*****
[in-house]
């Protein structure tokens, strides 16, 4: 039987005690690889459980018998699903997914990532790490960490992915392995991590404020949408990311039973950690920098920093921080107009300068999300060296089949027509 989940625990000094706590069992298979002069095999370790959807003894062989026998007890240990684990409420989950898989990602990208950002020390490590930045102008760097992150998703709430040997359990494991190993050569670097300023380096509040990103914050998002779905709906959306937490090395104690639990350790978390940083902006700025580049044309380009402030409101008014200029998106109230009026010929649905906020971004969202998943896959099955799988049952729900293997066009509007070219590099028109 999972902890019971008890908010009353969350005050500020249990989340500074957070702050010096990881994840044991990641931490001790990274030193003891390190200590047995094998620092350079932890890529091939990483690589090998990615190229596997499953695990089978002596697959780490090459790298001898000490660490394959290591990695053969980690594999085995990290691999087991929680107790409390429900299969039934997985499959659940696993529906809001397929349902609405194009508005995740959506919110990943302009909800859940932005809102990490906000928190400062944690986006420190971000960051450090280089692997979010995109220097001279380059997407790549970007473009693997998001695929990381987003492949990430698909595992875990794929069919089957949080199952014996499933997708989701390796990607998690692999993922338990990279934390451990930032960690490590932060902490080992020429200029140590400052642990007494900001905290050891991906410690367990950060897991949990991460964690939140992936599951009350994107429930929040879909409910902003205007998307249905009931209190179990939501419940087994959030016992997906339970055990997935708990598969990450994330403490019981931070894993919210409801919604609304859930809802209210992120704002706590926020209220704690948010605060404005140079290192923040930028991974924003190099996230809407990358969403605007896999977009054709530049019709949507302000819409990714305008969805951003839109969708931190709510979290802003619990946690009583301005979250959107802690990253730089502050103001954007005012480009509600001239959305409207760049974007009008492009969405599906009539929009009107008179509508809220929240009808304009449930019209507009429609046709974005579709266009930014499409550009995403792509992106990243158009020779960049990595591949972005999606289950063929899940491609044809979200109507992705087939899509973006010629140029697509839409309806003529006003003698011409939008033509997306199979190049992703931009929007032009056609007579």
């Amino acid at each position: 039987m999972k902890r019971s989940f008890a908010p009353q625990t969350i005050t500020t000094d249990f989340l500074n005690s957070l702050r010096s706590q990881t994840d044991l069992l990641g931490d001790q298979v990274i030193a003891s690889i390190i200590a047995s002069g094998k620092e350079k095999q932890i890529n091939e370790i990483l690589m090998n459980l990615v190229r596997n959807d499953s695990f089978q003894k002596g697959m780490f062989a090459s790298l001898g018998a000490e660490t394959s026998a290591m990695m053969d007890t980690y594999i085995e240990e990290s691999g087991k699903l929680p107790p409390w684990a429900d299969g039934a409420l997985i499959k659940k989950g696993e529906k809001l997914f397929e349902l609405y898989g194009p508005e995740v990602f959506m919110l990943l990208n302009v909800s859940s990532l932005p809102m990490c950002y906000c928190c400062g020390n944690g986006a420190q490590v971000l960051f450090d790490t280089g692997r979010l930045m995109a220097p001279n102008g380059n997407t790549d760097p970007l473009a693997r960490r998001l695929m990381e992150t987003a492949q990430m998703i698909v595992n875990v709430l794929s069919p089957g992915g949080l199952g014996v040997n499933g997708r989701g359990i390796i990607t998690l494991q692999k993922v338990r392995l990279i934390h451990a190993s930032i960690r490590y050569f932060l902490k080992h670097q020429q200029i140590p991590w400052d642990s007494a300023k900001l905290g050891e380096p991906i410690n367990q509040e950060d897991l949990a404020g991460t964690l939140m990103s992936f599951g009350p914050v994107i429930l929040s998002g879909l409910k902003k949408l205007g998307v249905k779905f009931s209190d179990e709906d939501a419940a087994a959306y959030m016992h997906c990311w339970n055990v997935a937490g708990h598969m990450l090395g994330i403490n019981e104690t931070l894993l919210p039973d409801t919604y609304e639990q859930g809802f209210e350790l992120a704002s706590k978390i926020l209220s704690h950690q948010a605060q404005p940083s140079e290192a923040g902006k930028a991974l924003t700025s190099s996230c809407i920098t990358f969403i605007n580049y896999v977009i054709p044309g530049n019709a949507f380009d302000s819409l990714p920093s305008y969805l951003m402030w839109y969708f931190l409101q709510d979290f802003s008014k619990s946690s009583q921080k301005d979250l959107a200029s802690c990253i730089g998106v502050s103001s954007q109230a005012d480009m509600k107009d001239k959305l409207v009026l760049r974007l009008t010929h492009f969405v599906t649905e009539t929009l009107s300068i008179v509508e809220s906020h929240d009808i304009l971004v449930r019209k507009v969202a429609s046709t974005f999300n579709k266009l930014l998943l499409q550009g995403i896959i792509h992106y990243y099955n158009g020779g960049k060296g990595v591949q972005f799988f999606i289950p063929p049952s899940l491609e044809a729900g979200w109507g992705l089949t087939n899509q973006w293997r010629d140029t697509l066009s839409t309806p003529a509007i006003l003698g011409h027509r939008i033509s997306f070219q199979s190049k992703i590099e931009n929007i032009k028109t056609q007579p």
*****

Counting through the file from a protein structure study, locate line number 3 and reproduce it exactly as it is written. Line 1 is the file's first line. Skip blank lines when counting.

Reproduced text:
């Amino acid at each position: 039987m999972k902890r019971s989940f008890a908010p009353q625990t969350i005050t500020t000094d249990f989340l500074n005690s957070l702050r010096s706590q990881t994840d044991l069992l990641g931490d001790q298979v990274i030193a003891s690889i390190i200590a047995s002069g094998k620092e350079k095999q932890i890529n091939e370790i990483l690589m090998n459980l990615v190229r596997n959807d499953s695990f089978q003894k002596g697959m780490f062989a090459s790298l001898g018998a000490e660490t394959s026998a290591m990695m053969d007890t980690y594999i085995e240990e990290s691999g087991k699903l929680p107790p409390w684990a429900d299969g039934a409420l997985i499959k659940k989950g696993e529906k809001l997914f397929e349902l609405y898989g194009p508005e995740v990602f959506m919110l990943l990208n302009v909800s859940s990532l932005p809102m990490c950002y906000c928190c400062g020390n944690g986006a420190q490590v971000l960051f450090d790490t280089g692997r979010l930045m995109a220097p001279n102008g380059n997407t790549d760097p970007l473009a693997r960490r998001l695929m990381e992150t987003a492949q990430m998703i698909v595992n875990v709430l794929s069919p089957g992915g949080l199952g014996v040997n499933g997708r989701g359990i390796i990607t998690l494991q692999k993922v338990r392995l990279i934390h451990a190993s930032i960690r490590y050569f932060l902490k080992h670097q020429q200029i140590p991590w400052d642990s007494a300023k900001l905290g050891e380096p991906i410690n367990q509040e950060d897991l949990a404020g991460t964690l939140m990103s992936f599951g009350p914050v994107i429930l929040s998002g879909l409910k902003k949408l205007g998307v249905k779905f009931s209190d179990e709906d939501a419940a087994a959306y959030m016992h997906c990311w339970n055990v997935a937490g708990h598969m990450l090395g994330i403490n019981e104690t931070l894993l919210p039973d409801t919604y609304e639990q859930g809802f209210e350790l992120a704002s706590k978390i926020l209220s704690h950690q948010a605060q404005p940083s140079e290192a923040g902006k930028a991974l924003t700025s190099s996230c809407i920098t990358f969403i605007n580049y896999v977009i054709p044309g530049n019709a949507f380009d302000s819409l990714p920093s305008y969805l951003m402030w839109y969708f931190l409101q709510d979290f802003s008014k619990s946690s009583q921080k301005d979250l959107a200029s802690c990253i730089g998106v502050s103001s954007q109230a005012d480009m509600k107009d001239k959305l409207v009026l760049r974007l009008t010929h492009f969405v599906t649905e009539t929009l009107s300068i008179v509508e809220s906020h929240d009808i304009l971004v449930r019209k507009v969202a429609s046709t974005f999300n579709k266009l930014l998943l499409q550009g995403i896959i792509h992106y990243y099955n158009g020779g960049k060296g990595v591949q972005f799988f999606i289950p063929p049952s899940l491609e044809a729900g979200w109507g992705l089949t087939n899509q973006w293997r010629d140029t697509l066009s839409t309806p003529a509007i006003l003698g011409h027509r939008i033509s997306f070219q199979s190049k992703i590099e931009n929007i032009k028109t056609q007579p």